On top of basically non-existent structured training, nutrition is far more complicated than simply advising patients to quit a habit like smoking (which is completely malignant and has no actual benefit to someone's life.) See, nutrition is tricky. It requires trial and error, and individualization. You can't just tell someone to "quit eating" as you can with cigarettes or illicit drugs. And as with almost every heartbreaking burden of the modern doctor, it all comes back to the lack of time. We have been backed up into a corner of increasing demands for productivity and "patient outcomes" that we're too busy clicking boxes and documenting appropriately that we miss out on valuable time to speak to our patients about this time-intensive topic (but one that is fundamental to overhauling the current state of health in most westernized countries.)
Don't get me wrong, I am so excited to see medical students and younger doctors who seem to "get it," and feel a passion for incorporating lifestyle medicine into their everyday practice. I don't know if I've just attracted like-minded people who agree that nutrition will change the healthcare world, but needless to say I am pleased to know that slowly but surely, the topic is shifting from "non-issue" to "ummm we're really missing the point if this isn't at the forefront of our treatment plans." I'm thrilled to see healthcare providers truly living by example and bringing their passion for preventive medicine to their work environment. But that doesn't excuse the stories I hear so frequently of physicians scoffing at the idea that lifestyle interventions can be just as affective as a renowned advanced therapy. Recently a friend told me about their oncologist, when asked for recommendations on how they should be eating while undergoing treatment, stated something along the lines of, "Just eat all the junk you can get your hands on." Um, WHAT?! And this is just one of several stories I hear about the polarization between "medical therapy" and "complementary and alternative medicine." Can I be the first to say that nutrition as medicine is neither complementary, nor alternative? Rather, it is FUNDAMENTAL to both prevention and augmenting the advantages of advanced medical technology.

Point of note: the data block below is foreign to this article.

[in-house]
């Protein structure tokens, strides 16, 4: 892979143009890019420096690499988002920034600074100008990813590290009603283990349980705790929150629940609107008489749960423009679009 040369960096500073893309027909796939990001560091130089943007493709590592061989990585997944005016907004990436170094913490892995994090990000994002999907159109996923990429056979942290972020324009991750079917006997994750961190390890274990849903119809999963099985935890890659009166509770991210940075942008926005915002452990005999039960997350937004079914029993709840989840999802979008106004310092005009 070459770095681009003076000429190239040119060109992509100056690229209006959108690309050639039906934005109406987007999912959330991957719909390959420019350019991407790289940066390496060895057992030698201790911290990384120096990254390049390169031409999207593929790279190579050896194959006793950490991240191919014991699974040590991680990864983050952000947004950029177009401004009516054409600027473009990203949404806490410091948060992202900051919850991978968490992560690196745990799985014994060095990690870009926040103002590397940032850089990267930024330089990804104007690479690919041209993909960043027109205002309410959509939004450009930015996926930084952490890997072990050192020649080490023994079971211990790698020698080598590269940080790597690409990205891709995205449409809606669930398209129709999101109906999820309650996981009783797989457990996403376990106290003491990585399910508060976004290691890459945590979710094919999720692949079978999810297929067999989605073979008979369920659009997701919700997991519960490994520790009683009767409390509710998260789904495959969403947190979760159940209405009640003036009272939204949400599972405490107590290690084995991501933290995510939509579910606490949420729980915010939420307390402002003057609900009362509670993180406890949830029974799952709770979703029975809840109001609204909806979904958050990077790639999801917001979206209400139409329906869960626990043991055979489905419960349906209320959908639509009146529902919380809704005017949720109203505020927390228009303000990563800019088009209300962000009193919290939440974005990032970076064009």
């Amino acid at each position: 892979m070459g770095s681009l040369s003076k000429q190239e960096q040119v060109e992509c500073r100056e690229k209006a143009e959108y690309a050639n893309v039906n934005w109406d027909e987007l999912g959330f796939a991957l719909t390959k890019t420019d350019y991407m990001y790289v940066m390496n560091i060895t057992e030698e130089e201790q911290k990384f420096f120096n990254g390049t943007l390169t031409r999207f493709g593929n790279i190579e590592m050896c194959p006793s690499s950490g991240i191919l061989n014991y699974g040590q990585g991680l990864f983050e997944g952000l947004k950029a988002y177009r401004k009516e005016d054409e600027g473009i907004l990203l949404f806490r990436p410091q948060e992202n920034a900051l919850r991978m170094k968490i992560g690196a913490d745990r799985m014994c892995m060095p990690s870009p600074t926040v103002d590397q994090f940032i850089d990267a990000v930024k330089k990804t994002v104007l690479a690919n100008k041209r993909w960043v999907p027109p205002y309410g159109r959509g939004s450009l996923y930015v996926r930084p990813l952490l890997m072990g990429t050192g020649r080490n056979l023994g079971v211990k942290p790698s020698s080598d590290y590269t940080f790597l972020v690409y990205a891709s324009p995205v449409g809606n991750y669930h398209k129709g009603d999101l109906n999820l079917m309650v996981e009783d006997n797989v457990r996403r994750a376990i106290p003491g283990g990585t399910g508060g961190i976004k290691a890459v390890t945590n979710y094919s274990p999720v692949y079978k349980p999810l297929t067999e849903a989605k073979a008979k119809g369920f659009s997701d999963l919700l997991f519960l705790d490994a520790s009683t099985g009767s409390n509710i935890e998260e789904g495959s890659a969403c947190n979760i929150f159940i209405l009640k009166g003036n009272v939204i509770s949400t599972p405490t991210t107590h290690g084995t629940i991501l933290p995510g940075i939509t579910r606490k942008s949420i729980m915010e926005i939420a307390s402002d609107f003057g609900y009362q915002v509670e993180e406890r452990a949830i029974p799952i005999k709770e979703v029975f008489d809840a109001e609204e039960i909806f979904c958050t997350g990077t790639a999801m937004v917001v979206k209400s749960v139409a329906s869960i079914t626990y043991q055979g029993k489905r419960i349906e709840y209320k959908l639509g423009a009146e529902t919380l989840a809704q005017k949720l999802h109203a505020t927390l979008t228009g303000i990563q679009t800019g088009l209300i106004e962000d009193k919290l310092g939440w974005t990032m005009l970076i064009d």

For the most part, nutrition by itself is not magic. It doesn't prevent polio, or fix a broken leg, or perform appendectomies. Western medicine is absolutely brilliant at treating and managing acute illnesses. But without the utilization of nutrition as a foundation of health maintenance, we will continue to be horrible at treating/preventing chronic disease. I don't need to provide statistics on obesity, diabetes, heart attacks, strokes; we all know that we're in trouble. What I can write about, however, is small bits of advice for the patient and doctor to better communicate in how nutrition can aid someone in living their best life.